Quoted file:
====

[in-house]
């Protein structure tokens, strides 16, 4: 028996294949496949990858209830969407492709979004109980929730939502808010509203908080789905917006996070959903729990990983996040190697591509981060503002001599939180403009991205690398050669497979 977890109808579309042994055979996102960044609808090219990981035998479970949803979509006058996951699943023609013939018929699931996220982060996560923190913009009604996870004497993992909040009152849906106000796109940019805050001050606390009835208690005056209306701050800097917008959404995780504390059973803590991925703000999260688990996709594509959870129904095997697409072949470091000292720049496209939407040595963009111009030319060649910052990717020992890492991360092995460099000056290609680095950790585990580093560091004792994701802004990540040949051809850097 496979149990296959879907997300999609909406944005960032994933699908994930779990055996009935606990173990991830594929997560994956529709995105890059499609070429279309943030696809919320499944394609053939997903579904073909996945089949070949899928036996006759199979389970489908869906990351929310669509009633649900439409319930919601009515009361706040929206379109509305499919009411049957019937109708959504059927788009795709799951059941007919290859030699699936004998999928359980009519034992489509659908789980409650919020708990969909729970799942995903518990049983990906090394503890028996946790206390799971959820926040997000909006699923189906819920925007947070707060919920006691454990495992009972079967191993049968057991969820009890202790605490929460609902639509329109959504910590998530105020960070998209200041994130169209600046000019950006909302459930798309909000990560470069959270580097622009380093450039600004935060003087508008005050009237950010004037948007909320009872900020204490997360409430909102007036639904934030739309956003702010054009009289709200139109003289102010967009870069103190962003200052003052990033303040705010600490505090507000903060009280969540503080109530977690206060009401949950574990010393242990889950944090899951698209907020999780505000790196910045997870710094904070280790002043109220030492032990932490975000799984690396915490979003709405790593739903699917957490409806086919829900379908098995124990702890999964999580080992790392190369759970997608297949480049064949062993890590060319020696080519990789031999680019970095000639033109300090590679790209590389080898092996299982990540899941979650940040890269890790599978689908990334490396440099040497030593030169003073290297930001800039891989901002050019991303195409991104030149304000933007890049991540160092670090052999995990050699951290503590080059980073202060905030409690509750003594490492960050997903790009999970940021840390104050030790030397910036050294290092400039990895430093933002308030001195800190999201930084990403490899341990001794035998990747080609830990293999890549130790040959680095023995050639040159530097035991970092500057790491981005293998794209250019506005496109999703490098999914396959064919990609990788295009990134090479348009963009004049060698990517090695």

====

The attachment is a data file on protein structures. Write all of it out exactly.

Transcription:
[in-house]
């Protein structure tokens, strides 16, 4: 028996294949496949990858209830969407492709979004109980929730939502808010509203908080789905917006996070959903729990990983996040190697591509981060503002001599939180403009991205690398050669497979 977890109808579309042994055979996102960044609808090219990981035998479970949803979509006058996951699943023609013939018929699931996220982060996560923190913009009604996870004497993992909040009152849906106000796109940019805050001050606390009835208690005056209306701050800097917008959404995780504390059973803590991925703000999260688990996709594509959870129904095997697409072949470091000292720049496209939407040595963009111009030319060649910052990717020992890492991360092995460099000056290609680095950790585990580093560091004792994701802004990540040949051809850097 496979149990296959879907997300999609909406944005960032994933699908994930779990055996009935606990173990991830594929997560994956529709995105890059499609070429279309943030696809919320499944394609053939997903579904073909996945089949070949899928036996006759199979389970489908869906990351929310669509009633649900439409319930919601009515009361706040929206379109509305499919009411049957019937109708959504059927788009795709799951059941007919290859030699699936004998999928359980009519034992489509659908789980409650919020708990969909729970799942995903518990049983990906090394503890028996946790206390799971959820926040997000909006699923189906819920925007947070707060919920006691454990495992009972079967191993049968057991969820009890202790605490929460609902639509329109959504910590998530105020960070998209200041994130169209600046000019950006909302459930798309909000990560470069959270580097622009380093450039600004935060003087508008005050009237950010004037948007909320009872900020204490997360409430909102007036639904934030739309956003702010054009009289709200139109003289102010967009870069103190962003200052003052990033303040705010600490505090507000903060009280969540503080109530977690206060009401949950574990010393242990889950944090899951698209907020999780505000790196910045997870710094904070280790002043109220030492032990932490975000799984690396915490979003709405790593739903699917957490409806086919829900379908098995124990702890999964999580080992790392190369759970997608297949480049064949062993890590060319020696080519990789031999680019970095000639033109300090590679790209590389080898092996299982990540899941979650940040890269890790599978689908990334490396440099040497030593030169003073290297930001800039891989901002050019991303195409991104030149304000933007890049991540160092670090052999995990050699951290503590080059980073202060905030409690509750003594490492960050997903790009999970940021840390104050030790030397910036050294290092400039990895430093933002308030001195800190999201930084990403490899341990001794035998990747080609830990293999890549130790040959680095023995050639040159530097035991970092500057790491981005293998794209250019506005496109999703490098999914396959064919990609990788295009990134090479348009963009004049060698990517090695």